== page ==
Mayfield, Altman Push for Mandatory CPR Training in High Schools
VIERA — "I died doing something I've been doing every day of my life," Lexi Sima told a couple hundred of her schoolmates at Viera High School Tuesday afternoon.
That she could make such a statement is a testament to the power of CPR.
In February 2016, Sima, then 16, was running on a treadmill at a Viera gym when she suffered a sudden cardiac arrest.
Luckily, others at the gym were trained in CPR. Their intervention and the use of of an automated external defibrillator revived Sima and kept her alive while waiting for an ambulance to arrive.
Today, Sima is back at Viera High and just finished her final season of cheerleading.
But with football season now over, she has a become a cheerleader for a cause: Making CPR training mandatory for all Florida high school students. She spoke to fellow students wearing a gray T-shirt emblazoned with the words "Heart Warrior."
Florida is one of just 13 states that doesn't require CPR training for high school graduation.
State Sen. Debbie Mayfield and State Rep. Thad Altman hope to change that. The two Republican lawmakers have introduced two bills to make CPR training mandatory for Florida high school students.
Mayfield and Altman joined Sima and her father, Shawn, in asking the Viera High students to help push to get the bills passed.
"What's more important in our schools than learning to save human lives?" Altman asked the students gathered in Viera High's auditorium.
About 350,000 people a year suffer sudden cardiac arrests, according to the American Heart Society. About 90 percent of the time when that happens outside of a hospital, the person dies.
Immediate CPR can triple the chance of survival.
Shawn Sima told the students that seconds count when dealing with sudden cardiac arrests, noting that every minute without CPR lessens the chance of survival by 10 percent.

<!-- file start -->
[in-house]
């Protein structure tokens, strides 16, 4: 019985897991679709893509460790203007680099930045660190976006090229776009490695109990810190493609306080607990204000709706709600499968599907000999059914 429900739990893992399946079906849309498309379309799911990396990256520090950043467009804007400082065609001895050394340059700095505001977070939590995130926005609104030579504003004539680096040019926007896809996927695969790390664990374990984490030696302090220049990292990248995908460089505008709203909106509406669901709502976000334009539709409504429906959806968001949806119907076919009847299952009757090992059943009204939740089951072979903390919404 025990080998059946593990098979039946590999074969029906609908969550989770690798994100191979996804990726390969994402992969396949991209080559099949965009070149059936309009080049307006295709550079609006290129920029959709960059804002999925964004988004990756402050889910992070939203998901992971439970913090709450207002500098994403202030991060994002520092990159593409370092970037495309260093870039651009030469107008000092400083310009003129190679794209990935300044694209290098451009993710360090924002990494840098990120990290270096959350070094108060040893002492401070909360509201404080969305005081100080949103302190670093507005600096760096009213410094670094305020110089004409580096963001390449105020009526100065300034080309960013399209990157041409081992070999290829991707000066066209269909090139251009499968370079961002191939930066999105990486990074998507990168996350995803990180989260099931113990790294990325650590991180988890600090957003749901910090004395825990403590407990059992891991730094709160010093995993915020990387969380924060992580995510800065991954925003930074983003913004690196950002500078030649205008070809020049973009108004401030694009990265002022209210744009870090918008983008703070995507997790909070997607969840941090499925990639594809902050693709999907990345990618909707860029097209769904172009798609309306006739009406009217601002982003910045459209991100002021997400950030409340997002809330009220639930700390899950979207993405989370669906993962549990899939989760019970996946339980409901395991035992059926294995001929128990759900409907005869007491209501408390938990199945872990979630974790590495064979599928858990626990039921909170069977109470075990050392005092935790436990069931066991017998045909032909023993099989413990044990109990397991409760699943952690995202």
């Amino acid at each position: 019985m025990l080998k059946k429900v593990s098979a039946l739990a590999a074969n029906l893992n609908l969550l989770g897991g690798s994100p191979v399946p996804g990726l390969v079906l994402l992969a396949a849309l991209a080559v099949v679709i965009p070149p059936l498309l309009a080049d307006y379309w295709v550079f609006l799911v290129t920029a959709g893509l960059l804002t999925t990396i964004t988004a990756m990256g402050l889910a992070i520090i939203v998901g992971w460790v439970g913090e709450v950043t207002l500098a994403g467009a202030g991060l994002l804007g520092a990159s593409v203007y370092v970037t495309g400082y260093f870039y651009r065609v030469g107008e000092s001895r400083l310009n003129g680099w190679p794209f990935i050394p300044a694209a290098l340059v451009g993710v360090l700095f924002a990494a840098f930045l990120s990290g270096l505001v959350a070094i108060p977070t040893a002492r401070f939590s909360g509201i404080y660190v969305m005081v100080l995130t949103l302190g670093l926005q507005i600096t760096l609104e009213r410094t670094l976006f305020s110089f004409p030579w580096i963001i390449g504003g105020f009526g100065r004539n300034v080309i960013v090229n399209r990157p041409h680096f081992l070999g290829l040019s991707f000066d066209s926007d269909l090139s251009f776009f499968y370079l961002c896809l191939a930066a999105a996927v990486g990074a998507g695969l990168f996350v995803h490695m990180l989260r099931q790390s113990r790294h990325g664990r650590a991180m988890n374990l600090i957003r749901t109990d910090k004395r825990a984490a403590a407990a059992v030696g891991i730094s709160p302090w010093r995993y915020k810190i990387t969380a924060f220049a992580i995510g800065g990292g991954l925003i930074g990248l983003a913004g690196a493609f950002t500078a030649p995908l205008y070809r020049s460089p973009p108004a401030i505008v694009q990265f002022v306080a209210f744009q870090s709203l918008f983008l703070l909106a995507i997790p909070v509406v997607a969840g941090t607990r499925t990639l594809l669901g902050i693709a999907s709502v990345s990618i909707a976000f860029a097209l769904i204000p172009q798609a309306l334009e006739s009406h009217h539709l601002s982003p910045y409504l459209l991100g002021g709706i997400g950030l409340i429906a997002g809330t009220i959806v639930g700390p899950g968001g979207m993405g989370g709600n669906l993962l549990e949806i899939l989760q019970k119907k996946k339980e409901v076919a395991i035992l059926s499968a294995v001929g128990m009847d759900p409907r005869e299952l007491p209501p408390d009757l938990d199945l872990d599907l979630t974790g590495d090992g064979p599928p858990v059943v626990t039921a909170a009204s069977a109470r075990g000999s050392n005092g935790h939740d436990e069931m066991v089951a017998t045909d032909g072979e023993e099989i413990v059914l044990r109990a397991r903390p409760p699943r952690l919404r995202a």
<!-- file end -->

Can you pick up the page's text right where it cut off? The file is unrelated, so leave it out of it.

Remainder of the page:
He used a drowning scenario to emphasize how important it is to use CPR until a ambulance can arrive.
Sima asked the students to imagine they were at a backyard barbecue with all their friends and loved ones and that one fell into the pool and was motionless at the bottom.
"Are you going to call 911 and wait for them come and save your loved one?" he asked. "No. You are going to jump in and save them."
Brevard and a handful of other counties in the state already have made CPR training a requirement for graduations. But previous attempts by Altman to make it a statewide requirement died in committee.
Now Altman is hoping that students can use their far-flung social media networks to help drum up support for CPR effort. "The only way we can make this work is if the people rise up," Altman told the students.
Brevard County high school students have had success pushing for legislation in the past.
Students from Eau Gallie and then later Viera High pushed for passage of a bill that requires government entities to fly American flags that were made in America.
Gov. Rick Scott held a signing for the All-American Flag Act in Viera High's auditorium in 2015.
School Board member Matt Susin, who as a teacher worked with the students pushing that bill, asked them the work their magic again.
"Maybe the governor will be back here again signing this into law," he said of the CPR bill.
Story Credit: http://www.floridatoday.com/story/news/2017/11/28/mayfield-altman-push-mandatory-cpr-training-high-schools/901260001/